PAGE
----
If everything starts up front with the big bodies such as Jones and Joseph Wallace (24 tackles, 2 TFL), the pass rush has been abysmal, beginning with Texas Tech’s ability — or the lack thereof — to apply pressure on the passer. The Red Raiders register sacks on passing downs just 4.4 percent of the time, which is bad enough for 116th nationally, and that effort hardly improves on blitz downs (first-and-18 or more, second-and-14 or more, and third-and-3 or more), as Texas Tech ranks 115th nationally with sacks coming at a mere 5.4 percent clip.
The rush defense hasn’t been much better, ranking 102nd in opportunity rate at 49.6 percent, which means the defensive line has allowed opposing offensive lines to carve out at least five yards of running room on essentially half of all attempts, and Texas Tech’s stuff rate is just 19.8 percent (57th).
When this inability to overwhelm the line of scrimmage is paired with a running game finding its footing, the results can be tremendously damaging, as seen last Saturday with Oklahoma rushing for 323 yards; 206 of which came from Trey Sermon. Fortunately for Texas Tech, the Longhorns aren’t exactly world-beaters running the ball, as Texas ranks just 98th in rushing S&P+, largely due to a lack of explosiveness — the Horns rank 130th in rushing marginal explosiveness, while the offense as a whole ranks 119th in marginal explosiveness and 113th in IsoPPP (1.06).
To that end, if there’s ever a time for the Texas offense to flash some offensive fireworks, it would be on Saturday against a Texas Tech defense that’s considerably susceptible to allowing explosive plays.
Though allowing big plays (20-plus yards) is to be expected at times in the Big 12, Texas Tech has been among the nation’s worst at limiting them. The Red Raiders are allowing explosive opportunities on 8.9 percent of plays, which is ranks 102nd nationally, and that effort hardly improves on blitz downs, as Texas Tech ranks 80th in allowing big plays 8.5 percent of the time. The Red Raiders are substantially worse when considering that they rank 120th in IsoPPP (1.33) and passing downs marginal explosiveness (0.35).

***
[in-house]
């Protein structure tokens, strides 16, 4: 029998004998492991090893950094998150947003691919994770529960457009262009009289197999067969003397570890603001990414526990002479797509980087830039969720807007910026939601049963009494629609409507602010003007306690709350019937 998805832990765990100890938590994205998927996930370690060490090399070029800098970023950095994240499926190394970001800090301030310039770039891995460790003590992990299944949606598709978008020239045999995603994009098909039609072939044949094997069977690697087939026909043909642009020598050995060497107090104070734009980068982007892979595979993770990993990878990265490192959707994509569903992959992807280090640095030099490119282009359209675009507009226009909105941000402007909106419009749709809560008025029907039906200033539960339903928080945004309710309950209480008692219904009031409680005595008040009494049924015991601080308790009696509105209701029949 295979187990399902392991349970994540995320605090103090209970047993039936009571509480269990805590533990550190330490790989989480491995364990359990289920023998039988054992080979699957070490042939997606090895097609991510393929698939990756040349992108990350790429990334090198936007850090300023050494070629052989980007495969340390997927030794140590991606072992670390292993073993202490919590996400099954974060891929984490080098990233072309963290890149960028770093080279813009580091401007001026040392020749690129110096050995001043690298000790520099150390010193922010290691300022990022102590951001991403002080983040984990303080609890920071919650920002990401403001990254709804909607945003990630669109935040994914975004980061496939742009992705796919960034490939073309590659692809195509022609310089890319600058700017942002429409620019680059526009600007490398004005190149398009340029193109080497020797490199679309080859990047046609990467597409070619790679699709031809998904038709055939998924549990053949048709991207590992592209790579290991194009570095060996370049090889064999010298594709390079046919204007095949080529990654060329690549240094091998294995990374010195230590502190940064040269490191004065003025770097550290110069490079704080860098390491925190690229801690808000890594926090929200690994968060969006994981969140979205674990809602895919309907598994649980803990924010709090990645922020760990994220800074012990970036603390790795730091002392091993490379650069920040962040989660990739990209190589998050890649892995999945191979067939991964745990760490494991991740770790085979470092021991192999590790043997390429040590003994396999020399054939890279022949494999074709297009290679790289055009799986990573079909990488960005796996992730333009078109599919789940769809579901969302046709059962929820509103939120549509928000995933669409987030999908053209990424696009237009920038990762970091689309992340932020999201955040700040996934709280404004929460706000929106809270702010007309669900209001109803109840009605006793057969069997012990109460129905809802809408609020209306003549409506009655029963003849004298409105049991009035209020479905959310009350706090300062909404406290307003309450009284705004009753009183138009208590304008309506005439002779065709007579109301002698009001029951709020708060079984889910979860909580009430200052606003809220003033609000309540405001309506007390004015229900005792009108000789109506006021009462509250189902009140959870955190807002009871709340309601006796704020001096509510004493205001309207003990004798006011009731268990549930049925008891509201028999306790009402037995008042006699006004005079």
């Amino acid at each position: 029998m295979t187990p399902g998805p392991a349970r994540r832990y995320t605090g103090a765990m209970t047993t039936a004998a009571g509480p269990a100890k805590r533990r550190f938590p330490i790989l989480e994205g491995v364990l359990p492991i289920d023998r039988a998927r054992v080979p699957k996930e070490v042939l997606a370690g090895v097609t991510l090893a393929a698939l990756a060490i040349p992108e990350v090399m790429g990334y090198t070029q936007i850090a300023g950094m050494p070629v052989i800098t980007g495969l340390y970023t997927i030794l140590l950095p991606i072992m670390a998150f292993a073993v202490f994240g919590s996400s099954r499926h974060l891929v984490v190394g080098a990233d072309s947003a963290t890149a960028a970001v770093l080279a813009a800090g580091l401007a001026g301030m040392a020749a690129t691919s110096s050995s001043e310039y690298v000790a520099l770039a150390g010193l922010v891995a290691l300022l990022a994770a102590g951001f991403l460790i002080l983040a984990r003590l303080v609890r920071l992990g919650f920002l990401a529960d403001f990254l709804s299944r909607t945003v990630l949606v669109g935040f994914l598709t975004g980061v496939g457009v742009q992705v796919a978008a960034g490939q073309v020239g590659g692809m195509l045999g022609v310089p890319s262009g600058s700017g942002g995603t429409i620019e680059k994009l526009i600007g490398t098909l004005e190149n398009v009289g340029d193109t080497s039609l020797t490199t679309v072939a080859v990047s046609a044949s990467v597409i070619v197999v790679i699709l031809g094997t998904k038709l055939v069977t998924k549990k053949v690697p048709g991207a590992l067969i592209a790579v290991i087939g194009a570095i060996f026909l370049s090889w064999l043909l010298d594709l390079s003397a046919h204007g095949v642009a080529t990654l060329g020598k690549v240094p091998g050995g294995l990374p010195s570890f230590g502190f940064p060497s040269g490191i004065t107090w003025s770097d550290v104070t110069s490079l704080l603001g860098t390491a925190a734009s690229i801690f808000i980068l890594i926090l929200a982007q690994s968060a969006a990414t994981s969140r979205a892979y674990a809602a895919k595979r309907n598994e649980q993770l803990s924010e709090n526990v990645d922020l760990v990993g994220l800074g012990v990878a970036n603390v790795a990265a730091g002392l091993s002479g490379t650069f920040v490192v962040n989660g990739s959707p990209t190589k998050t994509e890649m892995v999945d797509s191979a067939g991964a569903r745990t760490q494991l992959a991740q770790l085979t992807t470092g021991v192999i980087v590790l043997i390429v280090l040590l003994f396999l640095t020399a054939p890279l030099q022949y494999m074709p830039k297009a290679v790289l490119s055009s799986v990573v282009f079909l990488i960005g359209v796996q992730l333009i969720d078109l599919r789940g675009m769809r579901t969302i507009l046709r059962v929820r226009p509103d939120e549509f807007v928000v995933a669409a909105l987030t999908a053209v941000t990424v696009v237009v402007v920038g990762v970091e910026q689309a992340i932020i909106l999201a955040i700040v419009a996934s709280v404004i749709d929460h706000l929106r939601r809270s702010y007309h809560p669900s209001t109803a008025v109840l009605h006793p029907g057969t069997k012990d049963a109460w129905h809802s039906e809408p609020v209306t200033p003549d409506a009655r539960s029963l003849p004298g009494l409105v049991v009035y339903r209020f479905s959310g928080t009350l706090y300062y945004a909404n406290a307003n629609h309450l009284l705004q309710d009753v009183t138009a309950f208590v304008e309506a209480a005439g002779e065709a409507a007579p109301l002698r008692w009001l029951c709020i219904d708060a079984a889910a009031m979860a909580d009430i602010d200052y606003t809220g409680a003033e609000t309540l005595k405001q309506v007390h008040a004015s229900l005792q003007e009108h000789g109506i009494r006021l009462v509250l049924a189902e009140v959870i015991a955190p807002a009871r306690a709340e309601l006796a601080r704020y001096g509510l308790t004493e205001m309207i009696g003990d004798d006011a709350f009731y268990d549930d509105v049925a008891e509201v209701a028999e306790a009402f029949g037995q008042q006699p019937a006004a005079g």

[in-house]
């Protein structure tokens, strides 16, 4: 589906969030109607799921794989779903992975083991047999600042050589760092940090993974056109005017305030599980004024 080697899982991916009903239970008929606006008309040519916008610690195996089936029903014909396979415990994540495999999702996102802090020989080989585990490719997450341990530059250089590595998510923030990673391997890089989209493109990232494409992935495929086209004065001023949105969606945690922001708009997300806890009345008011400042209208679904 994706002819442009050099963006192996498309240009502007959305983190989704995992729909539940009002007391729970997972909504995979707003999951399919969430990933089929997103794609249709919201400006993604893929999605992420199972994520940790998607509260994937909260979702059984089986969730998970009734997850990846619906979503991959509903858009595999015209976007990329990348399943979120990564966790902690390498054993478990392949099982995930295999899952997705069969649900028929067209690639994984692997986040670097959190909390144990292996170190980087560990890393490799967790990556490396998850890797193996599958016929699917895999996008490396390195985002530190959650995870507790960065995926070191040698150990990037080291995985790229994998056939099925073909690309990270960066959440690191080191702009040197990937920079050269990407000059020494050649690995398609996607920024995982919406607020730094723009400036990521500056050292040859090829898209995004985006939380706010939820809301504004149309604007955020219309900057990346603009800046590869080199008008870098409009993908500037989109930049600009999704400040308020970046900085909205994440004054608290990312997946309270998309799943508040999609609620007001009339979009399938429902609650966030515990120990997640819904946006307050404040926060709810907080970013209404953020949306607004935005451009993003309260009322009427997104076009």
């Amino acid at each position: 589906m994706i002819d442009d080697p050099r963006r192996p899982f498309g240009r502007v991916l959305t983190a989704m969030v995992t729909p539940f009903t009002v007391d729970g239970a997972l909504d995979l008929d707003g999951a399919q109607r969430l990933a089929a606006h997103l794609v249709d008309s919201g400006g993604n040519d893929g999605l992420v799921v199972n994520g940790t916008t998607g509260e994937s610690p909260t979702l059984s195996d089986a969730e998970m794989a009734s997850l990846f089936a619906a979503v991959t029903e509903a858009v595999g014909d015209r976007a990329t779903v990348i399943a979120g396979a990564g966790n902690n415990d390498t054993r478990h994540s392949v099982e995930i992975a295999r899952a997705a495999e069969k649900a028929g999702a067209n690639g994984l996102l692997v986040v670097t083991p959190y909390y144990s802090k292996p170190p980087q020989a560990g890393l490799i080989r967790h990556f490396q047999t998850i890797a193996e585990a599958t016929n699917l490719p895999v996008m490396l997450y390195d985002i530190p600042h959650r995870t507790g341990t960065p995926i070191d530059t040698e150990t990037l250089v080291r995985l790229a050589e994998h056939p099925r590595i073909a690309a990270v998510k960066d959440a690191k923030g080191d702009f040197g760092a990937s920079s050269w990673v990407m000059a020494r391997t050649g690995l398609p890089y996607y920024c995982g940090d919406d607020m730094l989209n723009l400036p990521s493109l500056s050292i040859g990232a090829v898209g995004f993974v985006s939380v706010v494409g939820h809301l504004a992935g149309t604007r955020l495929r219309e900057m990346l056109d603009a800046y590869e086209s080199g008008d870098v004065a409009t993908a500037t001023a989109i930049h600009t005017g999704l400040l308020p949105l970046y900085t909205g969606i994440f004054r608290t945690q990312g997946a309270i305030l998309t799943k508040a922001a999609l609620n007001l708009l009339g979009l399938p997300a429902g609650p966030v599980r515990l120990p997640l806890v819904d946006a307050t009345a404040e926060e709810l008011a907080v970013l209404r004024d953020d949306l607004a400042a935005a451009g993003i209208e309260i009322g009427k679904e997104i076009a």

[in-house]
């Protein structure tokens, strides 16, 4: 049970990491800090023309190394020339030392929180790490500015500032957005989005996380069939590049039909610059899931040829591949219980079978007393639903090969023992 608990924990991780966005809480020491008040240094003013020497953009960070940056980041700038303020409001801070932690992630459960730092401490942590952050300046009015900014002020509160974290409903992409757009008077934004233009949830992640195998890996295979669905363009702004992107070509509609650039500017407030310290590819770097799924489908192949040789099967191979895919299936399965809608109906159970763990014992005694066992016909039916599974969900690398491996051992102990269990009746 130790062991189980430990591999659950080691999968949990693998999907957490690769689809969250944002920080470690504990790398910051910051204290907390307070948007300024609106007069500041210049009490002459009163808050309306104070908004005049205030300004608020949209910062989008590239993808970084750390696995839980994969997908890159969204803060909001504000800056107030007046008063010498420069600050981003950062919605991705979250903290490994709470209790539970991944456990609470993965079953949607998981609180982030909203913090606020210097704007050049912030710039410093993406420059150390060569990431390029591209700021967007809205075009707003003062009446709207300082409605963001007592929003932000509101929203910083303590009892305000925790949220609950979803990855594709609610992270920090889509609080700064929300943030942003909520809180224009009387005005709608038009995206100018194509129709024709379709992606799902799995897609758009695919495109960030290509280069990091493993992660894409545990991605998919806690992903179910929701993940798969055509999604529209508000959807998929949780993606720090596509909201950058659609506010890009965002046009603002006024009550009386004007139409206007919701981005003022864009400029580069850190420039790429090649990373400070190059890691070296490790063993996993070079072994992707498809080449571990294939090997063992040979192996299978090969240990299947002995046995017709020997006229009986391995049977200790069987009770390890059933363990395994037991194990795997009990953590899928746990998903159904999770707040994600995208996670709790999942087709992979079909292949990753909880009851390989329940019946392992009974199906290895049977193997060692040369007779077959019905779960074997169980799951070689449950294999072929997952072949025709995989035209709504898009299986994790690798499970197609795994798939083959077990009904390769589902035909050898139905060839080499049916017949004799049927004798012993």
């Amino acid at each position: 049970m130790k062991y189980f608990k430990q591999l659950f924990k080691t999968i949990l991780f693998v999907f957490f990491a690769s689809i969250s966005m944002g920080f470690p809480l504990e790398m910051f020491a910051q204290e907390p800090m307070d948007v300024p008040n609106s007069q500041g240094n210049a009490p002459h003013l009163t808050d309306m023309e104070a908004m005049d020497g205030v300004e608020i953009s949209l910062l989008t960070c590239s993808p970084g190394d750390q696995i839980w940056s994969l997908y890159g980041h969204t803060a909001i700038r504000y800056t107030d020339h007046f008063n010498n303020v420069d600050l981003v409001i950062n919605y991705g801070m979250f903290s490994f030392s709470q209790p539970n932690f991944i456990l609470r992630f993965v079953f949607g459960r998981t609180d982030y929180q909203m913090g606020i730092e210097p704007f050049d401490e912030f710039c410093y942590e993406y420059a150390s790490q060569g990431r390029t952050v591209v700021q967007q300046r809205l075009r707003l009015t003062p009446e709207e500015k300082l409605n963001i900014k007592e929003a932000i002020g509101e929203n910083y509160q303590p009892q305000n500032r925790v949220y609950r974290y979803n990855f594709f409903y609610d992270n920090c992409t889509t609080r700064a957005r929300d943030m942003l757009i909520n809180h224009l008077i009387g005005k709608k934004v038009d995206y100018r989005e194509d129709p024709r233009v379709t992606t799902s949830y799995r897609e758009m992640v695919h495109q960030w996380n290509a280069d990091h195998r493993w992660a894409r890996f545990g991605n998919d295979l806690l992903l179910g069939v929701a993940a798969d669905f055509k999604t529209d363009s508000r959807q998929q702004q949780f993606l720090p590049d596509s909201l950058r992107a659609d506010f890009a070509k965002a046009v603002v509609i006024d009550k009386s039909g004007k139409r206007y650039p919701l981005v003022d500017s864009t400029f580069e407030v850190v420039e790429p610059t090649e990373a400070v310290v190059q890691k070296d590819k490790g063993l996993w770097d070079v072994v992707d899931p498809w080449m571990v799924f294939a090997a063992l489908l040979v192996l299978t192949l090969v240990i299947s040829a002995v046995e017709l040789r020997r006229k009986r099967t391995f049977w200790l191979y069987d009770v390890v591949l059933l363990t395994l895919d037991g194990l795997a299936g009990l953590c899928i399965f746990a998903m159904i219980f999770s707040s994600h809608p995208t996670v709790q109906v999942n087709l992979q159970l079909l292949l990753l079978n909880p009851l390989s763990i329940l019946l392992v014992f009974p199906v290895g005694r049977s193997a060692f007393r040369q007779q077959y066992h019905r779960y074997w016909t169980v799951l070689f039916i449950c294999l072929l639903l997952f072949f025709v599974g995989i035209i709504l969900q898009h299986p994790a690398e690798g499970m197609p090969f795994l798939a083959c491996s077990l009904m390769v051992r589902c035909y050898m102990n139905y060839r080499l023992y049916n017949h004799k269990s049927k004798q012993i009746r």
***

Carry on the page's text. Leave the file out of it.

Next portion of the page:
In simple terms, this means when Texas Tech gets beat, it’s often deep down the field for huge chunks of yardage, and those occurrences aren’t exactly few and far between.
Statistically speaking, Texas is far from an ‘explosive’ offense, but between a bevy of options such as Keaontay Ingram, Lil’Jordan Humphrey, Collin Johnson, and Devin Duvernay, a Longhorns offense that’s enjoying it’s most successful two-game stretch of the Tom Herman era should have relatively little issue moving the ball on Saturday.
If Texas Tech were entirely healthy and had its freshman phenom gunslinger behind center and its star linebacker leading the way on the other end, picking against the Red Raiders, in Lubbock, at night, would be a much more difficult task. But the reality is the Red Raiders aren’t healthy at key positions.
As is, if the recent weeks are a sign of things to come, Texas is going to produce points, and possibly more than it has as of late against a defense that struggles in the trenches and is susceptible to allowing explosive opportunities. The question is, with the more inaccurate and inconsistent Duffey orchestrating Texas Tech’s offense, will he provide his host of offensive weapons with enough opportunities to ultimately outlast Texas?
Texas Tech will score its share of points, but it won’t be enough.
Prediction: Texas 41, Texas Tech 31